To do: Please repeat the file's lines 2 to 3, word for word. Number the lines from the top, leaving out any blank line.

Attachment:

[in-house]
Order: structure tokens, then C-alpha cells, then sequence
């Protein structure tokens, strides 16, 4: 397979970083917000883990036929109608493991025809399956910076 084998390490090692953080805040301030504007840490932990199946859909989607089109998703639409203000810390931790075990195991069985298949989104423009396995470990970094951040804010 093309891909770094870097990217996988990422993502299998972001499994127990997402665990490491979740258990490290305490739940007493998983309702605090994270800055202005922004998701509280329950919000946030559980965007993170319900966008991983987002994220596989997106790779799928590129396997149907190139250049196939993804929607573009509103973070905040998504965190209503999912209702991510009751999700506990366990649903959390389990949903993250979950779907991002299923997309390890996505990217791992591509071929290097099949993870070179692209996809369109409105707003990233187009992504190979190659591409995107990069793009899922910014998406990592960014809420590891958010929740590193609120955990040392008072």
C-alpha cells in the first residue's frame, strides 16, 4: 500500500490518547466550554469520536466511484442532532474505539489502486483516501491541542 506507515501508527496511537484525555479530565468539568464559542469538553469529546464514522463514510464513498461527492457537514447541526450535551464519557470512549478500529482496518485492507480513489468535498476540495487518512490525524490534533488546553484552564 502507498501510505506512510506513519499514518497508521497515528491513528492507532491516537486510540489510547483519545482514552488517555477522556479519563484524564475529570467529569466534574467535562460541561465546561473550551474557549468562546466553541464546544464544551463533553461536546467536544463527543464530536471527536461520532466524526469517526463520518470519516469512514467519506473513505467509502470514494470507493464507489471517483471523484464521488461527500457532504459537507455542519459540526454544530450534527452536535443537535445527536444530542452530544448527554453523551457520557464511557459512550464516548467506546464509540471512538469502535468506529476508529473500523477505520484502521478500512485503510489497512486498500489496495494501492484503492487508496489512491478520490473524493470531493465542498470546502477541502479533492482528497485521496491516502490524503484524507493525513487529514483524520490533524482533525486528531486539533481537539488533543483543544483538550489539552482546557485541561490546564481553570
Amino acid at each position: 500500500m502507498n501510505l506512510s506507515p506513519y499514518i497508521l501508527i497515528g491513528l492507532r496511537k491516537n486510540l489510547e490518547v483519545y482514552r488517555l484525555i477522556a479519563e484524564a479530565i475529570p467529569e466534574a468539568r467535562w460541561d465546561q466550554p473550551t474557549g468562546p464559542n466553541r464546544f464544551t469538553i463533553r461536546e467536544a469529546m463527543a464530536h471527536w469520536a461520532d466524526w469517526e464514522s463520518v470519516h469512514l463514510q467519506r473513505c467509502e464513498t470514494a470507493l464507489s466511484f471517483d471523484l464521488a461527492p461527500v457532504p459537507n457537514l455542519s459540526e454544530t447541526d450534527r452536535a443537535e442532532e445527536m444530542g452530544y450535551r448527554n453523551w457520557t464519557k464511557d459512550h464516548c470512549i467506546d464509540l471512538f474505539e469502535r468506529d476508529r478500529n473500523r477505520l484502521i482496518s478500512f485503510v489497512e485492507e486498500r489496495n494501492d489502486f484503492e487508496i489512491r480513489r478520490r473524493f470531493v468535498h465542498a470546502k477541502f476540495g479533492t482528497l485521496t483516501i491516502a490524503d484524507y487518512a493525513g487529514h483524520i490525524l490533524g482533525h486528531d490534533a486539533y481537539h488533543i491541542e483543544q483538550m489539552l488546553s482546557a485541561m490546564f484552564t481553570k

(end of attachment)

Order: structure tokens, then C-alpha cells, then sequence
């Protein structure tokens, strides 16, 4: 397979970083917000883990036929109608493991025809399956910076 084998390490090692953080805040301030504007840490932990199946859909989607089109998703639409203000810390931790075990195991069985298949989104423009396995470990970094951040804010 093309891909770094870097990217996988990422993502299998972001499994127990997402665990490491979740258990490290305490739940007493998983309702605090994270800055202005922004998701509280329950919000946030559980965007993170319900966008991983987002994220596989997106790779799928590129396997149907190139250049196939993804929607573009509103973070905040998504965190209503999912209702991510009751999700506990366990649903959390389990949903993250979950779907991002299923997309390890996505990217791992591509071929290097099949993870070179692209996809369109409105707003990233187009992504190979190659591409995107990069793009899922910014998406990592960014809420590891958010929740590193609120955990040392008072």